SAN FRANCISCO (USA), July 10, 2017 – At its annual Imec Technology Forum USA in San Francisco, imec, the world-leading research and innovation hub in nano-electronics and digital technology, announced today that its researchers, in collaboration with scientists from KU Leuven in Belgium and Pisa University in Italy, have performed the first material-device-circuit level co-optimization of field-effect transistors (FETs) based on 2D materials for high-performance logic applications scaled beyond the 10nm technology node. Imec also presented novel designs that would allow using mono-layer 2D materials to enable Moore’s law even below 5nm gate length.
2D materials, a family of materials that form two-dimensional crystals, may be used to create the ultimate transistor with a channel thickness down to the level of single atoms and gate length of few nanometers. A key driver that allowed the industry to follow Moore’s Law and continue producing ever more powerful chips was the continued scaling of the gate length. To counter the resulting negative short-channel effects, chip manufacturers have already moved from planar transistors to FinFETs. They are now introducing other transistor architectures such as nanowire FETs. The work reported by imec looks further, replacing the transistor channel material, with 2D materials as some of the prime candidates.
In order to fit FETs based on 2D materials into the scaling roadmap, it is essential to understand how their characteristics relate to their behavior in digital circuits. In the paper published in Scientific Reports paper, the imec scientists and their colleagues presented guidelines on how to choose materials, design the devices and optimize performance to arrive at circuits that meet the requirements for sub-10nm high-performance logic chips. Their findings demonstrate the need to use 2D materials with anisotropicity and a smaller effective mass in the transport direction. Using one such material, monolayer black-phosphorus, the researchers presented novel device designs that pave the way to even further extend Moore’s law into the sub-5nm gate length. These designs reveal that for sub-5nm gate lengths, 2D electrostatics arising from gate stack design become more of a challenge than direct source-to-drain tunneling. These results are very encouraging, because in the case of 3D semiconductors, such as Si, scaling gate length so aggressively is practically impossible.
“2D materials, with the atomically-precise dimension control they enable, promise to become key materials for future innovations. With advancing R&D, we see opportunities emerging in domains such as photonics, optoelectronics, (bio)sensing, energy storage, photovoltaics, and also transistor scaling. Many of these concepts have already been demonstrated in the labs,” says Iuliana Radu, distinguished member of technical staff at imec. “Our latest results presented in Scientific Reports, show how 2D materials could be used to scale FETs for very advanced technology nodes.”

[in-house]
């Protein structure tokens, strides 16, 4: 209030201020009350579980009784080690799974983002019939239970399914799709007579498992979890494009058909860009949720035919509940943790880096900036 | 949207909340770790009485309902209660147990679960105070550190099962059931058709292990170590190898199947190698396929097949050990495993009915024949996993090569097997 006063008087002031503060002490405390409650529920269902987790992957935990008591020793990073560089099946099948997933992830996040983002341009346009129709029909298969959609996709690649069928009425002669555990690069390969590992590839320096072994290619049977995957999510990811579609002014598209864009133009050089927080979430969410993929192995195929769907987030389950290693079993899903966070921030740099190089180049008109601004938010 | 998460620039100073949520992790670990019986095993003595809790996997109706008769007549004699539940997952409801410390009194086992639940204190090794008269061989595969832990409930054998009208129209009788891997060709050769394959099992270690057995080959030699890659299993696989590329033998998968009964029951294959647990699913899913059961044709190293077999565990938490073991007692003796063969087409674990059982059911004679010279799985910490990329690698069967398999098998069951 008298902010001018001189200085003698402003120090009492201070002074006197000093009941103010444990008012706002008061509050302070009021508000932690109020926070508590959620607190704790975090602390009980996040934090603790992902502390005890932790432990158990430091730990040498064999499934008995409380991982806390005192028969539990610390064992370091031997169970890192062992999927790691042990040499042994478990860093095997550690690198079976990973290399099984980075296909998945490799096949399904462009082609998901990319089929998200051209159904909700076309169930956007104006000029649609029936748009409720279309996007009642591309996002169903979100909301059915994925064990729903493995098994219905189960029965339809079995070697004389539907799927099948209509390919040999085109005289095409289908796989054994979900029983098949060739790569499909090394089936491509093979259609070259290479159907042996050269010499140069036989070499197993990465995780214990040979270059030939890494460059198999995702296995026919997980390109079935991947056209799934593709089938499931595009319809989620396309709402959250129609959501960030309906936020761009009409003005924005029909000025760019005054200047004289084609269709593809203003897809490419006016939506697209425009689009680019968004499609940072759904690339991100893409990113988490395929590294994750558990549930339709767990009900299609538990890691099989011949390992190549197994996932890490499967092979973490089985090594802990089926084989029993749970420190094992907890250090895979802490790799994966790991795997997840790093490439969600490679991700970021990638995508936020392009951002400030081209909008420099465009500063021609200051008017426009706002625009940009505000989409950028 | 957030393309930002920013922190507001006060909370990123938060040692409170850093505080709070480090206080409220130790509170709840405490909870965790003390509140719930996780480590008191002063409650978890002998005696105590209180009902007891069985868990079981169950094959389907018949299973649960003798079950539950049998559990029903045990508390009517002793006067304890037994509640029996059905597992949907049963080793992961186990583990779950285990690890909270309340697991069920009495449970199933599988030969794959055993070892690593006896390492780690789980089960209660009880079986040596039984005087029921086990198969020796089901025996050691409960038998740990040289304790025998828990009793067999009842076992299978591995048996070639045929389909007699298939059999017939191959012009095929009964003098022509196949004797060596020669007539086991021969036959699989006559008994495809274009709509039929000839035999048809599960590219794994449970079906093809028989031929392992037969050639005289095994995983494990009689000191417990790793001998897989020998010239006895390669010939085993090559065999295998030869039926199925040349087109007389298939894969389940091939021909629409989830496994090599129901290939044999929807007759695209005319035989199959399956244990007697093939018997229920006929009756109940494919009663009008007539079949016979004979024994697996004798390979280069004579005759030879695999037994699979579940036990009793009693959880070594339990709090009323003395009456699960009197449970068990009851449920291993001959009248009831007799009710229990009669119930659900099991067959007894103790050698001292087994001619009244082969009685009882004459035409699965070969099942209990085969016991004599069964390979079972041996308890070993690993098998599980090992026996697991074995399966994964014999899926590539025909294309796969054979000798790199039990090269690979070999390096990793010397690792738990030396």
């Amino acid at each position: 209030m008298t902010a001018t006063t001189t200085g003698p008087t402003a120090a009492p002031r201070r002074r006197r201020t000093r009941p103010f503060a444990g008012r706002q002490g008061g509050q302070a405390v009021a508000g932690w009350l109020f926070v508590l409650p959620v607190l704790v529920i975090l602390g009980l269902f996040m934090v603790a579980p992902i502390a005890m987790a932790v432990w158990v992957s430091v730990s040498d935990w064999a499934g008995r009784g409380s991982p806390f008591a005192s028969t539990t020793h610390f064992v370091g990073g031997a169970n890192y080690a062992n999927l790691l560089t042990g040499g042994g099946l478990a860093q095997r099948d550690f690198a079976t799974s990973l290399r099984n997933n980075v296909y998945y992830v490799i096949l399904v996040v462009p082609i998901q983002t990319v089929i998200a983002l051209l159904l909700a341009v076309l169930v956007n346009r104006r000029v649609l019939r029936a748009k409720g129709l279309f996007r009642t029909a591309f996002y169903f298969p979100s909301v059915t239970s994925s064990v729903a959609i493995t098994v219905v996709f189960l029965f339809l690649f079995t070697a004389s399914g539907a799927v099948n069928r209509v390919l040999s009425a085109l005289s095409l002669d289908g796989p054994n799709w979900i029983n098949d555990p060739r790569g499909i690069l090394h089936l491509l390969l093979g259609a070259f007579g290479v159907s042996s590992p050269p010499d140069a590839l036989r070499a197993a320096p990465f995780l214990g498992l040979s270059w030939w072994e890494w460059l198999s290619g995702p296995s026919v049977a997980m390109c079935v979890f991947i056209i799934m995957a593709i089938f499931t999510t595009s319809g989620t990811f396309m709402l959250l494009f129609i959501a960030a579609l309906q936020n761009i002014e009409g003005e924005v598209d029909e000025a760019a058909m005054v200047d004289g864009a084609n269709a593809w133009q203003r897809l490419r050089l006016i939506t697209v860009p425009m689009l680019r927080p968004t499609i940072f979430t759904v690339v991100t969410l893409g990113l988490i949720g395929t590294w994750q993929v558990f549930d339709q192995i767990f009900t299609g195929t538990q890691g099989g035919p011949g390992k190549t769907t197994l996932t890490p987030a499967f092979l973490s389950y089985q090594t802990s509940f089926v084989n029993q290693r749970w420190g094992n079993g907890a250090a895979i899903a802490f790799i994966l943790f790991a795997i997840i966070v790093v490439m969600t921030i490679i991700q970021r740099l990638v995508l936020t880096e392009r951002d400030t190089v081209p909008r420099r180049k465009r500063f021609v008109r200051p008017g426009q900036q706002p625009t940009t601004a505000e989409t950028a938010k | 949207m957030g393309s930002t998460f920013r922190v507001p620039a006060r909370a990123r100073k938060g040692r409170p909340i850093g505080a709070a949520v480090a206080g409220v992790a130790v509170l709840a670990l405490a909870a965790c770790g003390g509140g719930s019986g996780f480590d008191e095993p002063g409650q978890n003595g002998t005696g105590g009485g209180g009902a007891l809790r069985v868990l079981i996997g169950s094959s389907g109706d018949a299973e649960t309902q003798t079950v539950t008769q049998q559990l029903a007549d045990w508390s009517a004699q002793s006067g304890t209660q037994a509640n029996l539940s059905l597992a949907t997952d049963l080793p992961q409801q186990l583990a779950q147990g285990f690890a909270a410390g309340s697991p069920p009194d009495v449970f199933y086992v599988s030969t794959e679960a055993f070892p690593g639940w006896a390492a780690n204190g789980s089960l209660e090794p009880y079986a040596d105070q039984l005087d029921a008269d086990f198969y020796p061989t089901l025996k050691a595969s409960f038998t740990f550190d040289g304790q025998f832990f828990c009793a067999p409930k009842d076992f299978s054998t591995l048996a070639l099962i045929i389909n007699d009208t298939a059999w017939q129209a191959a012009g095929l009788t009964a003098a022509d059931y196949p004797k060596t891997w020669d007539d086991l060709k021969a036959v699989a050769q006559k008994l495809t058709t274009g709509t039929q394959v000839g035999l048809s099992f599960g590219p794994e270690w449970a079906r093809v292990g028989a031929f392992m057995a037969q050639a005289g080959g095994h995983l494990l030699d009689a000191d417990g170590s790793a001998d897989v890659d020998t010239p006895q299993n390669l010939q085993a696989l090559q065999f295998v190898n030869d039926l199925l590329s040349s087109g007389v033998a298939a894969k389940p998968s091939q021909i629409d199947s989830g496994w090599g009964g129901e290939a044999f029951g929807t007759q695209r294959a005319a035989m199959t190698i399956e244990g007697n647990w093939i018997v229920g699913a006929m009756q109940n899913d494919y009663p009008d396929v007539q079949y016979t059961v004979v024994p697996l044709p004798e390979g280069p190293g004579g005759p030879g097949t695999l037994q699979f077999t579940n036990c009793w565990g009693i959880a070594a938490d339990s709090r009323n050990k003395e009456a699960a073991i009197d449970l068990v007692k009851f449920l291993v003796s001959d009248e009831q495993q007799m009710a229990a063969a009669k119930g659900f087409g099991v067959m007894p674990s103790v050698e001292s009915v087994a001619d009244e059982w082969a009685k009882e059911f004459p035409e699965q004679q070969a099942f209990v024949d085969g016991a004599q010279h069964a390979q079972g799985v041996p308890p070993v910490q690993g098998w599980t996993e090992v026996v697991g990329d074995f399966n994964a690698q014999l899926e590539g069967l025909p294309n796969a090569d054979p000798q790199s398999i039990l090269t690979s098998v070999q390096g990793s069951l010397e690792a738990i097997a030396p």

These results were published in Scientific Reports: T. Agarwal, G. Fiori, B. Soree, I. Radu, P. Raghavan, G. Iannaccone, W. Dehaene, M. Heyns - Material-Device-Circuit Co-optimization of 2D Material based FETs for Ultra-Scaled Technology Nodes (SREP-16-50433) www.nature.com/articles/s41598-017-04055-3
This work was supported by imec’s industrial affiliation programs on core CMOS including key partners GlobalFoundries, Huawei, Intel, Micron, Qualcomm, Samsung, SK Hynix, Sony Semiconductor Solutions and TSMC, and by the European GRAPHENE FLAGSHIP core 1 (Contract No. 696656).
Imec is the world-leading research and innovation hub in nano-electronics and digital technologies. The combination of our widely acclaimed leadership in microchip technology and profound software and ICT expertise is what makes us unique. By leveraging our world-class infrastructure and local and global ecosystem of partners across a multitude of industries, we create groundbreaking innovation in application domains such as healthcare, smart cities and mobility, logistics and manufacturing, and energy.
As a trusted partner for companies, start-ups and universities we bring together close to 3,500 brilliant minds from over 75 nationalities. Imec is headquartered in Leuven, Belgium and also has distributed R&D groups at a number of Flemish universities, in the Netherlands, Taiwan, USA, China, and offices in India and Japan. In 2016, imec's revenue (P&L) totaled 496 million euro. Further information on imec can be found at www.imec-int.com.
Imec is a registered trademark for the activities of IMEC International (a legal entity set up under Belgian law as a "stichting van openbaar nut”), imec Belgium (IMEC vzw supported by the Flemish Government), imec the Netherlands (Stichting IMEC Nederland, part of Holst Centre which is supported by the Dutch Government), imec Taiwan (IMEC Taiwan Co.) and imec China (IMEC Microelectronics (Shanghai) Co. Ltd.) and imec India (Imec India Private Limited), imec Florida (IMEC USA nanoelectronics design center).